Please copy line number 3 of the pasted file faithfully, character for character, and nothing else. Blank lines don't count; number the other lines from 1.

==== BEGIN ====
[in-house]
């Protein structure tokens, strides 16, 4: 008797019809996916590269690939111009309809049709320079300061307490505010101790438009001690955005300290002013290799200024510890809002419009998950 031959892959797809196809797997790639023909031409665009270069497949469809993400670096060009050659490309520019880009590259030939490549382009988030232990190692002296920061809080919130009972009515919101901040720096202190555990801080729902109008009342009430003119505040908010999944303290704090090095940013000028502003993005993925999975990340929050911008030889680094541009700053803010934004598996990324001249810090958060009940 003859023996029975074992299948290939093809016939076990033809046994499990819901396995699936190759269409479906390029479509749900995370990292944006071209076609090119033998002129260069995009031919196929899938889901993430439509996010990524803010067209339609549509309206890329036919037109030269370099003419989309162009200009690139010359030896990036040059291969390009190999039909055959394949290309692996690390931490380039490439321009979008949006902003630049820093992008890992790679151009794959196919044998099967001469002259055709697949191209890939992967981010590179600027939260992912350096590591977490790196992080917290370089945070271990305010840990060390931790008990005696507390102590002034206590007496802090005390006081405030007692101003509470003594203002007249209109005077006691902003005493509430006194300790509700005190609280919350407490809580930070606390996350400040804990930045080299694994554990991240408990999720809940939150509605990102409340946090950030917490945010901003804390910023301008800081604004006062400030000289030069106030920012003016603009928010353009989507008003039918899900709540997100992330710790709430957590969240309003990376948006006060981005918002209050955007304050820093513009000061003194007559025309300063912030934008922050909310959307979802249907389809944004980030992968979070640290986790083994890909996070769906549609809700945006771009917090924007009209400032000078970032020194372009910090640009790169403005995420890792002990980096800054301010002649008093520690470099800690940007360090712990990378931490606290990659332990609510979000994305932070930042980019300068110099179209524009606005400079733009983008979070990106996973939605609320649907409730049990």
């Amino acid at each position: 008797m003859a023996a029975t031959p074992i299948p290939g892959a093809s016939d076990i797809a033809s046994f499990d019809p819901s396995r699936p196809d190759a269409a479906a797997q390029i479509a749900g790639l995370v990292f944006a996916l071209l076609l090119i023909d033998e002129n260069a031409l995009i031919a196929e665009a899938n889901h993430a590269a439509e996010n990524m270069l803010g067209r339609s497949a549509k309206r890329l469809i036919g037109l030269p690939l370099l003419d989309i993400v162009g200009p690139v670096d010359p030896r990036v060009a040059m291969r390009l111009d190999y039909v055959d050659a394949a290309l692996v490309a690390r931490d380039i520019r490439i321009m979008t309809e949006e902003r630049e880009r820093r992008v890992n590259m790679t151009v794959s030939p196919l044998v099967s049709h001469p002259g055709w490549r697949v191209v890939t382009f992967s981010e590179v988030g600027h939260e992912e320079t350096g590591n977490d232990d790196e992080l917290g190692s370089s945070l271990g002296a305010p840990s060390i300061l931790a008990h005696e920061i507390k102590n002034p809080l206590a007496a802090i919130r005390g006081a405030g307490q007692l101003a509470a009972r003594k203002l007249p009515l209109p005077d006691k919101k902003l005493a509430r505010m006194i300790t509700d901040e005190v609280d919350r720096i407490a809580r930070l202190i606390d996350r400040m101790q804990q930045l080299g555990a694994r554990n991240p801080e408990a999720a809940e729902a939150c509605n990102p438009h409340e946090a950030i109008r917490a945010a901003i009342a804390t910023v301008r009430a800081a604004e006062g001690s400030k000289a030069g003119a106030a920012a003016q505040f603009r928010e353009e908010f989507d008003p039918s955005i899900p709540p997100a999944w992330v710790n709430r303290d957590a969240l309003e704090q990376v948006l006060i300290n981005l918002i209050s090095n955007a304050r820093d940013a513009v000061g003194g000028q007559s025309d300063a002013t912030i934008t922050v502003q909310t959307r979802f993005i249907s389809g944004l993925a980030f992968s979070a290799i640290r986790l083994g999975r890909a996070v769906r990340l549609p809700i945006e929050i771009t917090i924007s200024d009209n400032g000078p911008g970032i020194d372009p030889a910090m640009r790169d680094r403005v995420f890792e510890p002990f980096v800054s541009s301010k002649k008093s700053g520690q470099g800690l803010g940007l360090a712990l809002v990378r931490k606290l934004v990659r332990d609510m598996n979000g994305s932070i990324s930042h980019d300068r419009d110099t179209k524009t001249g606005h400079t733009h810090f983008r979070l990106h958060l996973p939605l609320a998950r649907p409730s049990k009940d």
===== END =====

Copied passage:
């Amino acid at each position: 008797m003859a023996a029975t031959p074992i299948p290939g892959a093809s016939d076990i797809a033809s046994f499990d019809p819901s396995r699936p196809d190759a269409a479906a797997q390029i479509a749900g790639l995370v990292f944006a996916l071209l076609l090119i023909d033998e002129n260069a031409l995009i031919a196929e665009a899938n889901h993430a590269a439509e996010n990524m270069l803010g067209r339609s497949a549509k309206r890329l469809i036919g037109l030269p690939l370099l003419d989309i993400v162009g200009p690139v670096d010359p030896r990036v060009a040059m291969r390009l111009d190999y039909v055959d050659a394949a290309l692996v490309a690390r931490d380039i520019r490439i321009m979008t309809e949006e902003r630049e880009r820093r992008v890992n590259m790679t151009v794959s030939p196919l044998v099967s049709h001469p002259g055709w490549r697949v191209v890939t382009f992967s981010e590179v988030g600027h939260e992912e320079t350096g590591n977490d232990d790196e992080l917290g190692s370089s945070l271990g002296a305010p840990s060390i300061l931790a008990h005696e920061i507390k102590n002034p809080l206590a007496a802090i919130r005390g006081a405030g307490q007692l101003a509470a009972r003594k203002l007249p009515l209109p005077d006691k919101k902003l005493a509430r505010m006194i300790t509700d901040e005190v609280d919350r720096i407490a809580r930070l202190i606390d996350r400040m101790q804990q930045l080299g555990a694994r554990n991240p801080e408990a999720a809940e729902a939150c509605n990102p438009h409340e946090a950030i109008r917490a945010a901003i009342a804390t910023v301008r009430a800081a604004e006062g001690s400030k000289a030069g003119a106030a920012a003016q505040f603009r928010e353009e908010f989507d008003p039918s955005i899900p709540p997100a999944w992330v710790n709430r303290d957590a969240l309003e704090q990376v948006l006060i300290n981005l918002i209050s090095n955007a304050r820093d940013a513009v000061g003194g000028q007559s025309d300063a002013t912030i934008t922050v502003q909310t959307r979802f993005i249907s389809g944004l993925a980030f992968s979070a290799i640290r986790l083994g999975r890909a996070v769906r990340l549609p809700i945006e929050i771009t917090i924007s200024d009209n400032g000078p911008g970032i020194d372009p030889a910090m640009r790169d680094r403005v995420f890792e510890p002990f980096v800054s541009s301010k002649k008093s700053g520690q470099g800690l803010g940007l360090a712990l809002v990378r931490k606290l934004v990659r332990d609510m598996n979000g994305s932070i990324s930042h980019d300068r419009d110099t179209k524009t001249g606005h400079t733009h810090f983008r979070l990106h958060l996973p939605l609320a998950r649907p409730s049990k009940d």